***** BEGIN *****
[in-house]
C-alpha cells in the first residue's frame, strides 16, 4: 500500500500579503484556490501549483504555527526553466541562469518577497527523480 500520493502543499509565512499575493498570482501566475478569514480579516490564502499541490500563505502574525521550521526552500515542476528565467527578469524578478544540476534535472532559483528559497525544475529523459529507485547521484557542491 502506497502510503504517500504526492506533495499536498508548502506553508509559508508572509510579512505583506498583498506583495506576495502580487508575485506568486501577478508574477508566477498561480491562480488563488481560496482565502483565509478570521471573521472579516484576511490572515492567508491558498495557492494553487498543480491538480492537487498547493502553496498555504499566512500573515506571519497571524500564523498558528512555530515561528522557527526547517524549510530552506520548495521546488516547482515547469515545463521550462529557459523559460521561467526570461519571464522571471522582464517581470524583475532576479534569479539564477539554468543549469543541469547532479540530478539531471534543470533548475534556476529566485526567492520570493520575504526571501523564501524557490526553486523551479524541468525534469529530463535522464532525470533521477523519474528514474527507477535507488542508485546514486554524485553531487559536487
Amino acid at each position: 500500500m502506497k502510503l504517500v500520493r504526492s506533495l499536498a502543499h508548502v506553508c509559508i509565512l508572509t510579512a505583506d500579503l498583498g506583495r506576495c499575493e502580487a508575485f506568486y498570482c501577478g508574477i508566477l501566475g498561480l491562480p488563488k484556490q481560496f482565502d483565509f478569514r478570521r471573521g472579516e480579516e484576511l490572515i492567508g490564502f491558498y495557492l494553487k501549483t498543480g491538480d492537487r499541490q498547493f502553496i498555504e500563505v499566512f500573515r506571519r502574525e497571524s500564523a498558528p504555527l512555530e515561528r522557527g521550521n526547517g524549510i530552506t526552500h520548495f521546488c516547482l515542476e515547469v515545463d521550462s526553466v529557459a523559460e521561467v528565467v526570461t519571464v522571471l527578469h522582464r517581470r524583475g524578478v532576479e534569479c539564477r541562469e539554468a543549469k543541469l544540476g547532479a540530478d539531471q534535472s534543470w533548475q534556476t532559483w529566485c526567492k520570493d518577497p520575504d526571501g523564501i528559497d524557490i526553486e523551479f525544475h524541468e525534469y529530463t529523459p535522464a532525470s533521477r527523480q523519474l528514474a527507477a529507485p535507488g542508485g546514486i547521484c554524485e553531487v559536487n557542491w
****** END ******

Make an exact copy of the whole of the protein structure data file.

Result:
[in-house]
C-alpha cells in the first residue's frame, strides 16, 4: 500500500500579503484556490501549483504555527526553466541562469518577497527523480 500520493502543499509565512499575493498570482501566475478569514480579516490564502499541490500563505502574525521550521526552500515542476528565467527578469524578478544540476534535472532559483528559497525544475529523459529507485547521484557542491 502506497502510503504517500504526492506533495499536498508548502506553508509559508508572509510579512505583506498583498506583495506576495502580487508575485506568486501577478508574477508566477498561480491562480488563488481560496482565502483565509478570521471573521472579516484576511490572515492567508491558498495557492494553487498543480491538480492537487498547493502553496498555504499566512500573515506571519497571524500564523498558528512555530515561528522557527526547517524549510530552506520548495521546488516547482515547469515545463521550462529557459523559460521561467526570461519571464522571471522582464517581470524583475532576479534569479539564477539554468543549469543541469547532479540530478539531471534543470533548475534556476529566485526567492520570493520575504526571501523564501524557490526553486523551479524541468525534469529530463535522464532525470533521477523519474528514474527507477535507488542508485546514486554524485553531487559536487
Amino acid at each position: 500500500m502506497k502510503l504517500v500520493r504526492s506533495l499536498a502543499h508548502v506553508c509559508i509565512l508572509t510579512a505583506d500579503l498583498g506583495r506576495c499575493e502580487a508575485f506568486y498570482c501577478g508574477i508566477l501566475g498561480l491562480p488563488k484556490q481560496f482565502d483565509f478569514r478570521r471573521g472579516e480579516e484576511l490572515i492567508g490564502f491558498y495557492l494553487k501549483t498543480g491538480d492537487r499541490q498547493f502553496i498555504e500563505v499566512f500573515r506571519r502574525e497571524s500564523a498558528p504555527l512555530e515561528r522557527g521550521n526547517g524549510i530552506t526552500h520548495f521546488c516547482l515542476e515547469v515545463d521550462s526553466v529557459a523559460e521561467v528565467v526570461t519571464v522571471l527578469h522582464r517581470r524583475g524578478v532576479e534569479c539564477r541562469e539554468a543549469k543541469l544540476g547532479a540530478d539531471q534535472s534543470w533548475q534556476t532559483w529566485c526567492k520570493d518577497p520575504d526571501g523564501i528559497d524557490i526553486e523551479f525544475h524541468e525534469y529530463t529523459p535522464a532525470s533521477r527523480q523519474l528514474a527507477a529507485p535507488g542508485g546514486i547521484c554524485e553531487v559536487n557542491w